DETAILED DESCRIPTION OF THE PREFERRED EMBODIMENT

Referring to FIG. 1, there is shown a combination block diagram/schematic diagram which illustrates a configuration of the invention. A pair of input terminals 2 receives a source of AC power. The applied AC voltage may be 120 VAC at 60 Hz, 240 VAC at 50 Hz or some other values of line voltage and line frequency.

A boost inductor L3 is coupled at one end of its winding to one of the input terminals 2 and at the other end of its winding to an input SR1 of a synchronous rectifier 4. The winding is wound around a magnetic core. The synchronous rectifier 4 is comprised of transistors Q1-Q4 and associated control circuits to provide full wave rectification of the AC input voltage. As explained below, the synchronous rectifier also periodically passes current resulting from the release of energy stored in the magnetic core of the boost inductor L3. The second input SR2 of the synchronous rectifier 4 is coupled to the second of the input terminals 2.

In the illustrated embodiment, the transistors Q1-Q4 are N-channel field effect transistors, but P-channel FETs may be used. The first input SR1 of the synchronous rectifier 4 is defined by a node at the junction of the source terminal of transistor Q3 and the drain terminal of transistor Q4. The second input SR2 of the rectifier is defined by a node at the junction of the source terminal of transistor Q1 and the drain terminal of transistor Q2. The drain terminals of transistors of Q1 and Q3 are coupled together to define a first output SR3 of the rectifier. The source terminals of transistors Q2 and Q4 are coupled together to define a second output SR4 of the rectifier. In the embodiment of FIG. 1, the output SR4 is coupled to ground, i.e., primary side DC ground.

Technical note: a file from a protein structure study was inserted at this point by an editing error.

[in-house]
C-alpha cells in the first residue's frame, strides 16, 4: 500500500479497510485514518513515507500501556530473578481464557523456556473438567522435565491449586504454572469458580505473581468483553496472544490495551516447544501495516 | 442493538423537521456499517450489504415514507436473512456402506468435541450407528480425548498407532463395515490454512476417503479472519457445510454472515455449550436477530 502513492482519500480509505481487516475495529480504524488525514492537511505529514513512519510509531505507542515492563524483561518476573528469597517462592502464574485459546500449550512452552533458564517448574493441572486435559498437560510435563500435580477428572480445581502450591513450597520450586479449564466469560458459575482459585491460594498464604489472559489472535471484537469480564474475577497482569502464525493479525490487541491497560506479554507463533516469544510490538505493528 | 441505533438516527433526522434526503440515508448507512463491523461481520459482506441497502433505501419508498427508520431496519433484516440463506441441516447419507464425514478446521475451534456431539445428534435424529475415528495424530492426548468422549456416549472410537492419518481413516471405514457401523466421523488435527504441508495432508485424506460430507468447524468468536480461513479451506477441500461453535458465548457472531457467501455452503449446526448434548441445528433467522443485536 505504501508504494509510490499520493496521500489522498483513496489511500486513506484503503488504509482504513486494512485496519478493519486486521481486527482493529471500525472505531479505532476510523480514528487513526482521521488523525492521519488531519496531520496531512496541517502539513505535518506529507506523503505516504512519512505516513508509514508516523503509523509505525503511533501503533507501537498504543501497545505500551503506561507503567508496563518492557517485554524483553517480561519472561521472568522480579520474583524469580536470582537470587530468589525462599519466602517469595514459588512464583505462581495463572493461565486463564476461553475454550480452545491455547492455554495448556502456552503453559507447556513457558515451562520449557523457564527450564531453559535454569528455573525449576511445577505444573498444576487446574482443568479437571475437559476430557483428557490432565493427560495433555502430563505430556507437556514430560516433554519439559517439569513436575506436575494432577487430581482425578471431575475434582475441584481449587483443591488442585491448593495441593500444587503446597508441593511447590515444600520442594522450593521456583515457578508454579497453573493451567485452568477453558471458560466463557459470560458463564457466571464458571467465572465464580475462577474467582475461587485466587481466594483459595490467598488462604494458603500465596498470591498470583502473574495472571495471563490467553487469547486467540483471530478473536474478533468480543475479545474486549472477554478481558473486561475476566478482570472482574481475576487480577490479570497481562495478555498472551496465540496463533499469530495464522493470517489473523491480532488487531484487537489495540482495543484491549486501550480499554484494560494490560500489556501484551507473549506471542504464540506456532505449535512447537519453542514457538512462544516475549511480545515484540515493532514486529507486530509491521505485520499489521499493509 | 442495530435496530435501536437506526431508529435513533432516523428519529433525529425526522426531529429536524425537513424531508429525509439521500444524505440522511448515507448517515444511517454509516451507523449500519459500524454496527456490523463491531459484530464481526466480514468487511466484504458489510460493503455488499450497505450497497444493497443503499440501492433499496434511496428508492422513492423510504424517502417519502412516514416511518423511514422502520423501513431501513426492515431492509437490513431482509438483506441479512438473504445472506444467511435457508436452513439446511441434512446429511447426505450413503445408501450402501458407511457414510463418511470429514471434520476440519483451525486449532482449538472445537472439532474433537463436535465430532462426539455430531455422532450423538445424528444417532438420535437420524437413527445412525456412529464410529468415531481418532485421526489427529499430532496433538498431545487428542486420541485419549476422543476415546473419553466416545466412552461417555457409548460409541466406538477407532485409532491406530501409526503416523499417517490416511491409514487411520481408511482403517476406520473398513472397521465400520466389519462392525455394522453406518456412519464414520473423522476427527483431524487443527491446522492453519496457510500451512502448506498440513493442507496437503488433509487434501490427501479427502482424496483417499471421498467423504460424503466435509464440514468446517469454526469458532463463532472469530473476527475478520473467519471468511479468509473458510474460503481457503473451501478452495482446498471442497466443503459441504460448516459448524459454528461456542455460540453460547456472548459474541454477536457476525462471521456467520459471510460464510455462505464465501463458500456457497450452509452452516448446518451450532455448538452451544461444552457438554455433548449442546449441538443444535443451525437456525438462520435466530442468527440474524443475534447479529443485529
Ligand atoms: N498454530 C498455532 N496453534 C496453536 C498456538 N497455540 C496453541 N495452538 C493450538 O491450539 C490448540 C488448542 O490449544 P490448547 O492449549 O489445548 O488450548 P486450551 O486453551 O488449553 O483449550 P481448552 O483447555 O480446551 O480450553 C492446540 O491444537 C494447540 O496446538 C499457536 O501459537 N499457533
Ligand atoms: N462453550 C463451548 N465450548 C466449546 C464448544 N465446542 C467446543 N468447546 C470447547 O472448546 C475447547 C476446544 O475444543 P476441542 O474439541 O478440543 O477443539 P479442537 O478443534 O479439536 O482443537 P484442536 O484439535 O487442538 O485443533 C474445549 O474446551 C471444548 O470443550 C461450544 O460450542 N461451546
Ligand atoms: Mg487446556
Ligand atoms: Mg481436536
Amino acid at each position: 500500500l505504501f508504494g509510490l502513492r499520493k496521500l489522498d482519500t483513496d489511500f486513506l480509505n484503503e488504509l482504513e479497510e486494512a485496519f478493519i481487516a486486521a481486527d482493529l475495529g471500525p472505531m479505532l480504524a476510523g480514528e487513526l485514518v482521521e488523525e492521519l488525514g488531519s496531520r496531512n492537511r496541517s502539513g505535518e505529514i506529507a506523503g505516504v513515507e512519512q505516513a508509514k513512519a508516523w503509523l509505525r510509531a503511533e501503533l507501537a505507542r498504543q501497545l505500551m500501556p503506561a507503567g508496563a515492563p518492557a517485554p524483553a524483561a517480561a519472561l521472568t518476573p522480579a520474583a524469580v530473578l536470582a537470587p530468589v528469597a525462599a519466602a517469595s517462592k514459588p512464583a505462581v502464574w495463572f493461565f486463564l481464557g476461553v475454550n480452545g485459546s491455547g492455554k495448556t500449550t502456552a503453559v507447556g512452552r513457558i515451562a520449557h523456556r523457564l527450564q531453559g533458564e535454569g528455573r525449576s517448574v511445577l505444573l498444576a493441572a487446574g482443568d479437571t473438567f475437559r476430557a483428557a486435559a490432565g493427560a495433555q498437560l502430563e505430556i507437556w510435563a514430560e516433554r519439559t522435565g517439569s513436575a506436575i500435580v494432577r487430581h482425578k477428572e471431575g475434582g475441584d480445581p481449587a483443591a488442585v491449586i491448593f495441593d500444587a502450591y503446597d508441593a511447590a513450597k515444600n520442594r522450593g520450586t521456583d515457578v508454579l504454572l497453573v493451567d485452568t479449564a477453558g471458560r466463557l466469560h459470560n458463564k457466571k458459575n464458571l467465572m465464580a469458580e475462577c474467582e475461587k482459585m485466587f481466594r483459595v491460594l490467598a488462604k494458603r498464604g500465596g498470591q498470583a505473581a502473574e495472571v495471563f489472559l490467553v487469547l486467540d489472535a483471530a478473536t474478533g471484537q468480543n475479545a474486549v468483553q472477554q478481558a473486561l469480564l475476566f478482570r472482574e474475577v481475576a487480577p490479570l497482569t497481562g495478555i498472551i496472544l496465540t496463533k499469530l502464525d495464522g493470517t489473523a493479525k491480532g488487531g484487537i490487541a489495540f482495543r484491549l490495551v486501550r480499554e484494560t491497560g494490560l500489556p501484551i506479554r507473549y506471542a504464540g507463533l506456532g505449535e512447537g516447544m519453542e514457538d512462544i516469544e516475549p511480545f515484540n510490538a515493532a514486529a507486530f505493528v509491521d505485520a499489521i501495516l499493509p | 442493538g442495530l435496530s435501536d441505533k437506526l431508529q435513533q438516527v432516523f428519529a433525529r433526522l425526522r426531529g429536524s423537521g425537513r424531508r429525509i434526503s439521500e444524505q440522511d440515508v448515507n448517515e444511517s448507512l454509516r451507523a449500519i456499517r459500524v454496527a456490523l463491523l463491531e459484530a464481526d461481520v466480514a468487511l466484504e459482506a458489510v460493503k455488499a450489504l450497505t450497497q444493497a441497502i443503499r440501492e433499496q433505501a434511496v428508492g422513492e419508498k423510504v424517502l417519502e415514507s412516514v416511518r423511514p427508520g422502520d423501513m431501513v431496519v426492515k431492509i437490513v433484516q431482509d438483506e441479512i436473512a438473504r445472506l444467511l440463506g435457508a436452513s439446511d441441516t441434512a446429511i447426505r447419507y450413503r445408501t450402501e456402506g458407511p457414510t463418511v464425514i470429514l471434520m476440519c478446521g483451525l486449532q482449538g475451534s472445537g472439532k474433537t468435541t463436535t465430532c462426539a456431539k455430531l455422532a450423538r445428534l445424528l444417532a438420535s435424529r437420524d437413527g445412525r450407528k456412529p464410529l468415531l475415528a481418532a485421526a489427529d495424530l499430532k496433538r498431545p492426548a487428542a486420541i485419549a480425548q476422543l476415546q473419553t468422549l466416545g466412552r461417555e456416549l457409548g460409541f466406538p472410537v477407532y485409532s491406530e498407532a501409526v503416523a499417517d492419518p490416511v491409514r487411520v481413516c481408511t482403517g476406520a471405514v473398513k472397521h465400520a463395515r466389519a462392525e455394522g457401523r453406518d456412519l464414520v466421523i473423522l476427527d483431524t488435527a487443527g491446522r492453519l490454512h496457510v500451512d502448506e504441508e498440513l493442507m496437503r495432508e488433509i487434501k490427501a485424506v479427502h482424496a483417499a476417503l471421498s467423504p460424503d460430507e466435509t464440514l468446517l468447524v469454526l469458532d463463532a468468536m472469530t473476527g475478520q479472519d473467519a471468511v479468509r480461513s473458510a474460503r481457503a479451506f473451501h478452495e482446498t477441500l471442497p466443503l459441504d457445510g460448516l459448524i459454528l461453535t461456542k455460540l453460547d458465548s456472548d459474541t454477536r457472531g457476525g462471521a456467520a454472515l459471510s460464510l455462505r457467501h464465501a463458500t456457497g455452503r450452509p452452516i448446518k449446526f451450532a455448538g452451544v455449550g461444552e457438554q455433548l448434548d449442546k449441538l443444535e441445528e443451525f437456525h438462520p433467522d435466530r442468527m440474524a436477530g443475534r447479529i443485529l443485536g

The gates of the transistors Q1-Q4 are controlled by respective control circuits. When a control circuit applies a voltage to the gate of its transistor which exceeds the voltage at the source of the transistor by VGS, the transistor will turn on and allow current to flow through the source/drain path of the transistor. When the transistor is off, it exhibits the property of having a diode, called a body diode or a parasitic diode, coupled between the drain and source. For an N-channel FET, the cathode of the diode is coupled to the drain and the anode of the diode is coupled to the source. A P-channel FET has a similar body diode characteristic, except that the diode is reversed, such that the cathode is coupled to the source and the anode is coupled to the drain.

The control circuits for transistors Q1-Q4 monitor the voltage at the inputs SR1, SR2 of the synchronous rectifier 4 in relation to the voltages at the outputs SR3, SR4 of the rectifier. In other words, a control circuit is coupled in parallel with the drain and source of the transistor which it controls to determine the polarity of the voltage across the transistor and control the on/off state of the transistor accordingly. The control circuits cause transistors Q2, Q3 to turn on, and transistors Q1, Q4 to turn off, during the positive phase of the sinusoidal AC line voltage. Conversely, during the negative phase of the AC line voltage, transistors Q1, Q4 are turned on and transistors Q2, Q3 are turned off.